Ben Folds 5

A non-sequitur is a Latin term translated as ‘it does not follow’; referring to a conclusion that does not follow from the main premise.  It is usually considered a fallacy, meaning an error in one’s thinking.

I had a similar thought when I read HOW the Federal Reserve will use discrete macro policy to conjure job creation through extensive purchasing of long term debt instruments, or what’s called QE3+ (quantitative easing three, plus an open ended commitment to accommodate a lost spendthrift Congress.)  In a sentence, this is the third failed Keynesian initiative from the Federal Reserve to stimulate the economy.  It will not work!

But first some explaining is needed.

Printing money isn’t new to any central banker who is familiar with history.  Any initial study of the hyperinflation that brought Germany to its knees in the 1930’s ushering in the rise of Adolf Hitler would be familiar with this conjuring wealth tactic.  I should add one point of difference; today we use digital media instead of actually printing the money.  In reality, quantitative easing is not just simply printing money; it is a formal policy of credit allocation whereby the Federal Reserve actually permits US banks to borrow unlimited amounts of money.

Why won’t it work?  Because banks don’t suffer a liquidity crisis, they’re awash with cash.  They don’t need any.

Most economists are Keynesians, meaning they love the mystical authority esteemed by technocratic ‘professional’ central planners.  This political philosophy is similar to socialism.  It is also bereft of any ethics.  The myopia of contemporary macroeconomists reveals that they often begin any discussion of quantitative easing with the false premise that prior to the ‘lost decade’ experienced by Japan throughout the 1990’s, their really wasn’t enough available evidence to support the credibility of this fiscal/macro tactic to conjure wealth through immediate credit allocation/printing money.  They deliberately ignore Weimar and the social/fiscal experiment that ushered in the Nazi’s.

The Federal Reserve’s desire to devalue the US dollar means that prices go up.  The only immediate payoff is a relative rise in exports and an increase in the rate of inflation.  This type of currency manipulation (a formal fiscal/macro policy) permits more money chasing the same amount of goods/services, hence driving up prices and inflation.  The Reaganite policy mix termed ‘supply side’ inverted this stupidity and increased the rate of production, outpacing the rate of inflation.  We term this wage growth, meaning the purchasing power of the dollar got stronger.

Exactly how does the Federal Reserve wish to execute this current round of quantitative easing?

It will sell some assets of its portfolio, mainly US Treasury bonds and other kinds of securities.  It does this so as not to add to the supply of money in circulation, the main cause of inflation.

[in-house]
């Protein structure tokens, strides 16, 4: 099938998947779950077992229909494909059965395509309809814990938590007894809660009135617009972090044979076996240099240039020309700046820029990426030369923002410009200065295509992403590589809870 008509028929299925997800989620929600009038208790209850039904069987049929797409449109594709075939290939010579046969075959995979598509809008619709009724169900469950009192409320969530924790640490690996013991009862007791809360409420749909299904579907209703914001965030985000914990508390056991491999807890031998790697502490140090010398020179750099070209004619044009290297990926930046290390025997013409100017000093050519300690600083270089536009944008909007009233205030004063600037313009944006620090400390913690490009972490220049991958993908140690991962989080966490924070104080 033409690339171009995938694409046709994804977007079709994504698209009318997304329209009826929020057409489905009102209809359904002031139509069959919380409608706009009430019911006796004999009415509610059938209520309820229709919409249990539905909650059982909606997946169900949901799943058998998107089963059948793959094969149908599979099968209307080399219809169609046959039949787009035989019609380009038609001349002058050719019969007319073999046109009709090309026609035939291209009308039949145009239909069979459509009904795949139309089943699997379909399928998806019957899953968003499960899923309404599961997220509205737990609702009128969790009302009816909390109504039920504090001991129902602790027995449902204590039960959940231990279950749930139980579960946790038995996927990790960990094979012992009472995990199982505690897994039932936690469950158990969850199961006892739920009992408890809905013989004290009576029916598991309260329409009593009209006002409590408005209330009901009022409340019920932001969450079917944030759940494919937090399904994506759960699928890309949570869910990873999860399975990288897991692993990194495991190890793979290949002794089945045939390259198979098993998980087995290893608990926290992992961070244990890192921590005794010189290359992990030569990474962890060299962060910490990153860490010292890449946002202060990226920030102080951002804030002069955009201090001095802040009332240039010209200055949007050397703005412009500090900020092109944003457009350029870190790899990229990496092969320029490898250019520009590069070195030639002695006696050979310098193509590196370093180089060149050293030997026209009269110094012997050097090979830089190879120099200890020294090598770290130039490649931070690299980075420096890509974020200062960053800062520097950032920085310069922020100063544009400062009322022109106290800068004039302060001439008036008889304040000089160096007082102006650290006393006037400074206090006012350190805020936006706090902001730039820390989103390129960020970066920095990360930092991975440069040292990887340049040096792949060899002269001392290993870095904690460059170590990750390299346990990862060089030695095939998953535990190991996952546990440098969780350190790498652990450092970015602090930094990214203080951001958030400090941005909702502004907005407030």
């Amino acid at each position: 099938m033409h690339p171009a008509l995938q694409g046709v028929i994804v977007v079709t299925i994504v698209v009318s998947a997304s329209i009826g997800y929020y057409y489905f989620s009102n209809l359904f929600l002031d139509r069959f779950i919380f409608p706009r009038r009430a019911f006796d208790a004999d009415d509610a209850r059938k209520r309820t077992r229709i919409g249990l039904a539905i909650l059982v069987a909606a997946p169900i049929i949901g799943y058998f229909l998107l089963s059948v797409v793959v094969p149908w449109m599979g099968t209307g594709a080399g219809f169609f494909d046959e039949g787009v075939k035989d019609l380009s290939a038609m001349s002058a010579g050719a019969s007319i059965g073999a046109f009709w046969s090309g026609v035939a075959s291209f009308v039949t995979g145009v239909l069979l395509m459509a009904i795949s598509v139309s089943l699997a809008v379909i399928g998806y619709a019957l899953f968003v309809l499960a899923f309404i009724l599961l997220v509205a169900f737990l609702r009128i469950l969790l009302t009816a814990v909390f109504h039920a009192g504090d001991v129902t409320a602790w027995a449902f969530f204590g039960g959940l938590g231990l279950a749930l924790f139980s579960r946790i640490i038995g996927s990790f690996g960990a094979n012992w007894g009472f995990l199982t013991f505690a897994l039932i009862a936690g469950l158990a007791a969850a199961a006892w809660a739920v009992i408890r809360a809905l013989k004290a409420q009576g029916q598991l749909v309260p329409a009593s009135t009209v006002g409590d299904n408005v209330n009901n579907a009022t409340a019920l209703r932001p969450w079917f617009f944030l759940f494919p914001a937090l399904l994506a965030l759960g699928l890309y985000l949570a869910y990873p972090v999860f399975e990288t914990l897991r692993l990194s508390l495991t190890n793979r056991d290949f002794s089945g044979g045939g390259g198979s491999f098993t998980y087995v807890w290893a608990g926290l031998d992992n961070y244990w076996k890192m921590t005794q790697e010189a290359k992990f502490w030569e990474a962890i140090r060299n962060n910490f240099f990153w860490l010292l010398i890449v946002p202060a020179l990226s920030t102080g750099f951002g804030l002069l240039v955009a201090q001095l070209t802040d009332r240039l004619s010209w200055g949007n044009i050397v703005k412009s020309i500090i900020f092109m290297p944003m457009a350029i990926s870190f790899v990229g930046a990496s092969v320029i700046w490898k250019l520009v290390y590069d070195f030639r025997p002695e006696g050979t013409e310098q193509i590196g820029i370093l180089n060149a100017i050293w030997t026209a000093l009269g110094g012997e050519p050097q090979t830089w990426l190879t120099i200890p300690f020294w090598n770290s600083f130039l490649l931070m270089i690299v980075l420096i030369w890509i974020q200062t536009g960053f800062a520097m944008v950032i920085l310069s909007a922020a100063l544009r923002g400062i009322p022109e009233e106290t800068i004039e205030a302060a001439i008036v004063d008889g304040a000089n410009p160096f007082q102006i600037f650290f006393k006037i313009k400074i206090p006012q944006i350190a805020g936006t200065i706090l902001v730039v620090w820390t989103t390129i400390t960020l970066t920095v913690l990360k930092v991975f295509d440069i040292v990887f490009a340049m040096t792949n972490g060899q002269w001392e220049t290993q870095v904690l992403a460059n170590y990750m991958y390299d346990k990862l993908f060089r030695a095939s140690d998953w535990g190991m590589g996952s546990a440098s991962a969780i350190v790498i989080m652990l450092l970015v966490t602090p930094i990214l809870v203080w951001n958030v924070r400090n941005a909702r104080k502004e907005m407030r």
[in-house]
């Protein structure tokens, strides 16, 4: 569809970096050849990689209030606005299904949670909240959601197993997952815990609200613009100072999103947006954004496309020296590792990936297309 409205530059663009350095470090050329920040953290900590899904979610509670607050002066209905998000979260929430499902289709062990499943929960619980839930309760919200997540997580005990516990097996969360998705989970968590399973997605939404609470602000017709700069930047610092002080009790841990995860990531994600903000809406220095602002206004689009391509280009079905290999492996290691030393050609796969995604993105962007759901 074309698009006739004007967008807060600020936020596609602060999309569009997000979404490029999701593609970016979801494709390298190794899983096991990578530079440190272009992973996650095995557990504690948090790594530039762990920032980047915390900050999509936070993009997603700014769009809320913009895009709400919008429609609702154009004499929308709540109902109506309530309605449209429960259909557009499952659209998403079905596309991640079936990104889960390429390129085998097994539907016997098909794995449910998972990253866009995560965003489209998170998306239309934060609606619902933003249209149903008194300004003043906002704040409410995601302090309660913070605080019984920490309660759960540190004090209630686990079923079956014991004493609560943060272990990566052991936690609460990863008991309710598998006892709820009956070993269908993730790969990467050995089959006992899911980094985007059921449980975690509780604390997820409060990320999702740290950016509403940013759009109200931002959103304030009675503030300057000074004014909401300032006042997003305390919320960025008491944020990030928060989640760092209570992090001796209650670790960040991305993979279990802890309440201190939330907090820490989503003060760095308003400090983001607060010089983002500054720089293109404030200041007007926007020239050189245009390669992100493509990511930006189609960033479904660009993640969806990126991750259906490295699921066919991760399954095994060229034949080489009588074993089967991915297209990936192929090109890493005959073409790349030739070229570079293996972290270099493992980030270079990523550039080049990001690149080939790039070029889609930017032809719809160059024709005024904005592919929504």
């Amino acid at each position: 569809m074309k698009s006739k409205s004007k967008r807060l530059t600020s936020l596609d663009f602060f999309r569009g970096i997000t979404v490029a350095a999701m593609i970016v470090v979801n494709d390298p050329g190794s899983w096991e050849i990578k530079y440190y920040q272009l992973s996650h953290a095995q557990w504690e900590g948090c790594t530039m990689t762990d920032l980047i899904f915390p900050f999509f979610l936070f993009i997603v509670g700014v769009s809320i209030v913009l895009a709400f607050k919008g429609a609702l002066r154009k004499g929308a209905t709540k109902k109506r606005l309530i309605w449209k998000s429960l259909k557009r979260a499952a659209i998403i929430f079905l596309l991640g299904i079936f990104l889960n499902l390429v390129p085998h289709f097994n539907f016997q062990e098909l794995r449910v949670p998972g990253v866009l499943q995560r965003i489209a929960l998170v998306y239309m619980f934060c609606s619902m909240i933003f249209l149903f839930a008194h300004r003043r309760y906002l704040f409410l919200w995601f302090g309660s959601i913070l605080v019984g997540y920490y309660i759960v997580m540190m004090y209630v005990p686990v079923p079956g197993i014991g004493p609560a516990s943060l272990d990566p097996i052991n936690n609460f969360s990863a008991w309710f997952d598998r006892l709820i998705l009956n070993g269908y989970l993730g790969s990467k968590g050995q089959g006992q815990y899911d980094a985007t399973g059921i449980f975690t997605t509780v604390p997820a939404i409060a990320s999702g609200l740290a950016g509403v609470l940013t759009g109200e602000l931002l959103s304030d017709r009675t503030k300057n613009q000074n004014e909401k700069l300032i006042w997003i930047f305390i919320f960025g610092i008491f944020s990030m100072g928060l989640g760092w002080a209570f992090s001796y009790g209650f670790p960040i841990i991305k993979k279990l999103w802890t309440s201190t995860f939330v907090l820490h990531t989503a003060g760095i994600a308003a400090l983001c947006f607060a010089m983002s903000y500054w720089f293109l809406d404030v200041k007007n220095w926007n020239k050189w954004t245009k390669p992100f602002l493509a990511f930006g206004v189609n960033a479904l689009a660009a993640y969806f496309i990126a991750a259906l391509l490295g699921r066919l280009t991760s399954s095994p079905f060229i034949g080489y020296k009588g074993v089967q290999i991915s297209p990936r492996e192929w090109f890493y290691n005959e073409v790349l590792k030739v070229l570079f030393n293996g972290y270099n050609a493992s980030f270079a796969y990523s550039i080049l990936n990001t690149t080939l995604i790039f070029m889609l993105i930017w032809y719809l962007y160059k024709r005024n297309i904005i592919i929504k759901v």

I firmly believe this will fail.  Why?  Because if the Federal Reserve makes no changes to the relative net amount of the money supply, it affects nothing.  Monetarism is a school of thought that firmly believes that without changing the fundamental relation of either the supply of money or market fundamentals regarding the relative values of competing currencies nothing happens. All we get is a weaker dollar with the same higher rate of both inflation and taxation.

What does this have to do with jobs?  Remember the non-sequitur.

Ben Bernanke and his professional technocrats firmly believe that if they intervene in the market for domestic securities through the formal policy of quantitative easing, it can increase the amount of liquidity available to banks for loans.  Their thinking is to effect lower costs of mortgages and other forms of long term borrowing that serves to only increase spending and hence tax revenue.

I should add that the Federal Reserve is preventing inflation by paying very high interest to US banks to keep reserves very high.  This means that banks will retain high amounts of money.  (Catch the non sequitur again.)

How does one fix this most intractable problem?

Allow individual citizens to get to both equity formation and asset formation.  Apply the political Republican ideals of individual sovereignty, limited enumerated government to the fiscal mess that haunts us.  Liberate the citizen to accept massive wage growth.  Do what Reagan did.  Unleash the American citizen.

Better ideas about the role of government and the sovereignty of the individual will fix the mess that besieges us.  Until we get to the renewal of these political ideas, we’re stuck with centralized authorities conjuring wealth through arcane un-ethical policies of currency depreciation in the hope that we’ll finance govmint by spending money to create tax revenue.

About William Holland

Systematic Theologian/International Relations
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